There is just the head of the snake
If you look attentively, you can see that the "snake" isn't really actually one : it is just a pipe that ends with a perfect non-biological circular shape ; and on top of this, is added the head of a snake. But only this head look alive. There is nothing "biological" with the rest. That "snake look-alike" element is a perfect example of the sophistication of ancient Egyptian culture and a perfect example of our modern lack of examination of their work.
We see a snake because we want to. In reality, there is just its head, and we forgot to really look at the rest.
Take the head of the snake out of the picture, and nobody will ever see a snake anymore.
The crying / tears reference (1) : The Eye of Horus
Please note that the tail of the snake in this representation of the Eye of Horus is connected to the corner of the eye, where tears are coming from. Those tears are supplying the fog nozzle of the snake.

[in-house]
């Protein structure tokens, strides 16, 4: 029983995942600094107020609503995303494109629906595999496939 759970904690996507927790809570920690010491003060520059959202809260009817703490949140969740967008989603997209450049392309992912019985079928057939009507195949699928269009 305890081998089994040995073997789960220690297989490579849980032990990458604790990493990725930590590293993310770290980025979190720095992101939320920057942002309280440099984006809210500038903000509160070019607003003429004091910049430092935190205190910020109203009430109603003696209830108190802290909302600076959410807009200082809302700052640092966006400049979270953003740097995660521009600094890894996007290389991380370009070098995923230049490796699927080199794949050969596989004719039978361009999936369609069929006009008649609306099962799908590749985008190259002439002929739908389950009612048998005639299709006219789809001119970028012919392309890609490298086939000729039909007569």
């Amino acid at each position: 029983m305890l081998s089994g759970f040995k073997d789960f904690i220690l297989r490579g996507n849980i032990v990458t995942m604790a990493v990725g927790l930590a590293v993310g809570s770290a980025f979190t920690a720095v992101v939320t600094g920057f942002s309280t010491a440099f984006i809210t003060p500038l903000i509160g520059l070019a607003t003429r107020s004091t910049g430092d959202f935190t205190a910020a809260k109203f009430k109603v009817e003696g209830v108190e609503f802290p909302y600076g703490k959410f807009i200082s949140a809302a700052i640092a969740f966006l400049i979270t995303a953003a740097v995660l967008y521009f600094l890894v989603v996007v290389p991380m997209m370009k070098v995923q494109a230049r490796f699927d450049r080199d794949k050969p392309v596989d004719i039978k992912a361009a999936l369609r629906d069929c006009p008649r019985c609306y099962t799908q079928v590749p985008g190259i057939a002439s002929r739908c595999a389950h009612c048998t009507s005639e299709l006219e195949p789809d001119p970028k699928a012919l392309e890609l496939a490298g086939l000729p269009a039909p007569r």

The crying / tears reference (2) : Nefertem
Nefertem is also often associated with the idea of crying and tears. I just couldn't find yet a "solid" reference to the explanation of this particular point, from a scholar point of view, but tears (water) would be obviously right in the context of supplying the fog nozzle with liquid water.
On the Dendera Light Bulb reliefs, the fog nozzle of the horizontal passage of the Great Pyramid of Khufu, is represented by the lotus flower, because of the appearance of its many and pointy petals that looked like the fog nozzle teeth or needles. Images in the center : various modern firefighter fog nozzles.
The modern firefighter-like design of the Great Pyramid fog nozzle
It looks like that the fog nozzle of the Great Pyramid of Khufu, was amazingly very similar to modern firefighter fog nozzles. These nozzles are designed to deal with a great amount of water : they are high capacity nozzles. It is hard to evaluate the amount of water that was injected in a matter of seconds into the horizontal passage of the Great Pyramid, but it could be around 500 liters, maybe every 15 to 20 minutes without ever stopping, for days, weeks, maybe even months.